TAMIL NADU

In Maharashtra, most races are too close to call

Mahesh Vijapurkar

MUMBAI

Take Sharad Pawar's well-nursed constituency, Baramati where people vote as an act of devotion to him. Or Kopergaon, where most voters remain loyal to Balasaheb Vikhe-Patil despite his shifting parties. Or Manohar Joshi's Mumbai North Central seat which is easy to predict. Add to this a few won by the Congress and Nationalist Congress Party in triangular fights in 1999 from western Maharashtra like Karad and the list of near certain wins is more or less complete in the State. After that, there is a question mark against the other seats.

Notwithstanding the tie-up between the Congress and the NCP for this poll, which Mr. Pawar promises will also hold good for the coming Assembly polls, possibly in September, most of the other seats are not seen as one-way tickets to assured victories. As yet the Shiv Sena/Bharatiya Janata Party's level of confidence has not been hit, but there is a fear that its 1999 supremacy could be threatened. Political observers concede that the two alliances are locked into close contests now for several reasons in the two phases of polling on April 20 and 26 for the 48 seats from Maharashtra.

It is no one's case at all that the parties — the NCP, the Congress, the Sena and the BJP — will retain the seats they won in 1999. There are bound to be upsets because it is one of the most fiercely fought polls. And the upsets will depend on how the Dalits vote. The Bahujan Samaj Party is making a serious bid to draw attention to itself, if not win seats, by fielding candidates in most seats. This is because it is also trying to play the politics of patronage, and emerge as a new platform for the Dalits, who are traditionally the preserve of the existing Dalit leaders in the various RPI factions.

If it manages to help unseat some of the candidates, even without winning a seat itself, the BSP feels it could make a grand entry into the political scene in Maharashtra. That would upset the applecart of the Dalit establishment, which has been cornering the gains while the masses are left to languish. This is why some of them have moved to the Sena.

The Congress and the NCP have taken a "where else can they go" approach to the Muslim votes, which may shift towards the BJP in a minor way, according to its own assessment. The NCP-Congress, being in Government, filed a large number of POTA cases against members of the community, which blotted the parties' copybook in so far as the minorities are concerned. It is not yet clear which direction the strategic voting by the community would take but the SP's presence adds a dash of mystery to the likely outcome by adding an edge to the contests.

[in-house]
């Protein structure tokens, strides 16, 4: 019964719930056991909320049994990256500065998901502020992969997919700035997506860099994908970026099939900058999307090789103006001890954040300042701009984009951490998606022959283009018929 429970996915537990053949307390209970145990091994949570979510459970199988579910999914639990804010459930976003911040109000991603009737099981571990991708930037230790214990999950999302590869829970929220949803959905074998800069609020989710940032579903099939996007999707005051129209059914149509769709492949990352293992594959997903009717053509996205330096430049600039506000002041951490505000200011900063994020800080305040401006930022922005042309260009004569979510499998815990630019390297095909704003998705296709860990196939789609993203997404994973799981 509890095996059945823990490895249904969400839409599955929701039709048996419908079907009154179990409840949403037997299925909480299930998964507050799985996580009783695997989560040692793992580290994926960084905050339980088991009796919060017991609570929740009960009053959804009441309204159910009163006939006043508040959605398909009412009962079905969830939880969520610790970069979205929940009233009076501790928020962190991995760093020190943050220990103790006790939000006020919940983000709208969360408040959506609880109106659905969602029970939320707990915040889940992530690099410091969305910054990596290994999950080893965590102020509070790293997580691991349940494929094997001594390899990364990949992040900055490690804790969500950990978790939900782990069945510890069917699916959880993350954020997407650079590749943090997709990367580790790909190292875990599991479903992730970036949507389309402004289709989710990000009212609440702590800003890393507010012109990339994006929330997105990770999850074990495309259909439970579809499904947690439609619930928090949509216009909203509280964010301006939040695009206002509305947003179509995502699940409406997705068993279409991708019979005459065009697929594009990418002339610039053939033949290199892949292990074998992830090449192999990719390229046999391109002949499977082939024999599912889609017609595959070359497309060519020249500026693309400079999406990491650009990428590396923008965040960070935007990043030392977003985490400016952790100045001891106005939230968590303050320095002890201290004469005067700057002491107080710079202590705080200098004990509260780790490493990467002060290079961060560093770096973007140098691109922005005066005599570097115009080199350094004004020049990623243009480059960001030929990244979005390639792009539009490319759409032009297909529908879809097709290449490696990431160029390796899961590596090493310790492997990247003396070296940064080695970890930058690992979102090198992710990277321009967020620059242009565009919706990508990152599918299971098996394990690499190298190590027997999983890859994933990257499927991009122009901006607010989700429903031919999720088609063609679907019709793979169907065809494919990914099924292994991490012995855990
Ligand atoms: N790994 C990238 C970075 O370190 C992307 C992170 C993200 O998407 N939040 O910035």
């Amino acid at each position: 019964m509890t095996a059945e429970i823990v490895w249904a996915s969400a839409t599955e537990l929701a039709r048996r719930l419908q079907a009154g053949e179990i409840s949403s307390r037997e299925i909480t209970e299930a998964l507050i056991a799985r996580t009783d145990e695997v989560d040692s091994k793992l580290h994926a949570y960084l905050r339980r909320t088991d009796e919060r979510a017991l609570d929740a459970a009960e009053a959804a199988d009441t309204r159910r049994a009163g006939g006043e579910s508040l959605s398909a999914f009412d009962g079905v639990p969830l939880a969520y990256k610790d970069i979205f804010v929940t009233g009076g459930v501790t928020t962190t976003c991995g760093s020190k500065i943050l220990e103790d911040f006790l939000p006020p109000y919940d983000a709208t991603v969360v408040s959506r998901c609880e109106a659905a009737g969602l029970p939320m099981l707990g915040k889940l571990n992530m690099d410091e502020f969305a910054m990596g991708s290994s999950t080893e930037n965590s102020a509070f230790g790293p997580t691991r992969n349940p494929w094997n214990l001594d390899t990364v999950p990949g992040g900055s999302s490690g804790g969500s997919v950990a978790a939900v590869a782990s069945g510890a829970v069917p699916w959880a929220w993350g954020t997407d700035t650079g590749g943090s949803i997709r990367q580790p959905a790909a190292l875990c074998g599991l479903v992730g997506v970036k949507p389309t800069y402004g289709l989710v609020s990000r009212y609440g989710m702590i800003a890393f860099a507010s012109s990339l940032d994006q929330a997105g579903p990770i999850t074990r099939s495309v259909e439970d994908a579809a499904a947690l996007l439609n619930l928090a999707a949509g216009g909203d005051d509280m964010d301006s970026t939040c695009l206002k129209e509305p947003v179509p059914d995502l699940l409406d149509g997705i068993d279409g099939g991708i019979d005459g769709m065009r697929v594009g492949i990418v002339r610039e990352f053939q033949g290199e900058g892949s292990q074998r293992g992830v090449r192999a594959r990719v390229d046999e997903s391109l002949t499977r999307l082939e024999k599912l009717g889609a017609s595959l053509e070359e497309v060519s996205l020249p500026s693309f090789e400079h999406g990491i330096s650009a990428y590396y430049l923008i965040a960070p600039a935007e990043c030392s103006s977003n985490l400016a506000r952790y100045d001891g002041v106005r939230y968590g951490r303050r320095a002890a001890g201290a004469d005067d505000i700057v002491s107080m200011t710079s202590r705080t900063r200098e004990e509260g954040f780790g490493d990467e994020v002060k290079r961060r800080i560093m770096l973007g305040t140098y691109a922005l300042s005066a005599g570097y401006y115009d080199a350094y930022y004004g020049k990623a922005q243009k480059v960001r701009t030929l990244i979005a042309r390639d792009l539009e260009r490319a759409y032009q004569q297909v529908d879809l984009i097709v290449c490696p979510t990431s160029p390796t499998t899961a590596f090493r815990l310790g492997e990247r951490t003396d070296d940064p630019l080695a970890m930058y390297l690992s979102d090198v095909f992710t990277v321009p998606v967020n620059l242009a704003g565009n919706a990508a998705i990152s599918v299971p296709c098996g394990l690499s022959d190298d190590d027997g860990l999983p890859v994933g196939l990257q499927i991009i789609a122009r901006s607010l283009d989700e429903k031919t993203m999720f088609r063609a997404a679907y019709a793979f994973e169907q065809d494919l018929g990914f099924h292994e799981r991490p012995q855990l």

Take, for instance, the Mumbai North East seat. Kirit Somaiya of the BJP was seen as being in trouble against the Congress' Gurudas Kamat — it is a seat that has swung between the two parties in the past — but with the sudden emergence of the Bharatiya Republican Party's Raja Dhale there, the two are likely in a clear contest because in a huge, slum-dominated constituency, the Dalit votes could shift. In Mumbai South Central, the Sena's Mohan Rawle won in 1999 by a whisker — 153 votes — because the SP chewed away some 26 per cent votes, which other contenders could have hoped for.

By and large, the NCP-Congress combine is responsible for not working out a higher index of unity of the non-BJP-Sena parties. The NCP doled out three seats to the RPI factions and one to the Janata Dal (S), but the Congress parted with none from its own quota. In the fray, therefore, are 16 from Prakash Ambedkar's Bharatiya Republican Party, three from the CPI (M) and two of Peasants and Workers' Party. In some they are fighting each other but together they add up to 67 candidates, reducing the index of unity. Sushilkumar Shinde, the Congress' key campaigner admits to "some possible vote erosion because of these parties."

But if there is the most-wooed vote, it is the Marathas. The Marathas, as a community, are not a single bloc any more. The community is looking at how to get close to the political establishment and become a part of the decision making more than anything else in exercising its options. Till the Congress alone ruled the roost, it was loyal; when other opportunities surfaced, its options enlarged. In turn, that lengthened the list of its suitors. That is why most cooperatives in Maharashtra run by the Marathas are now divided along political lines. This, more than the minority votes, may decide the outcome in many seats.

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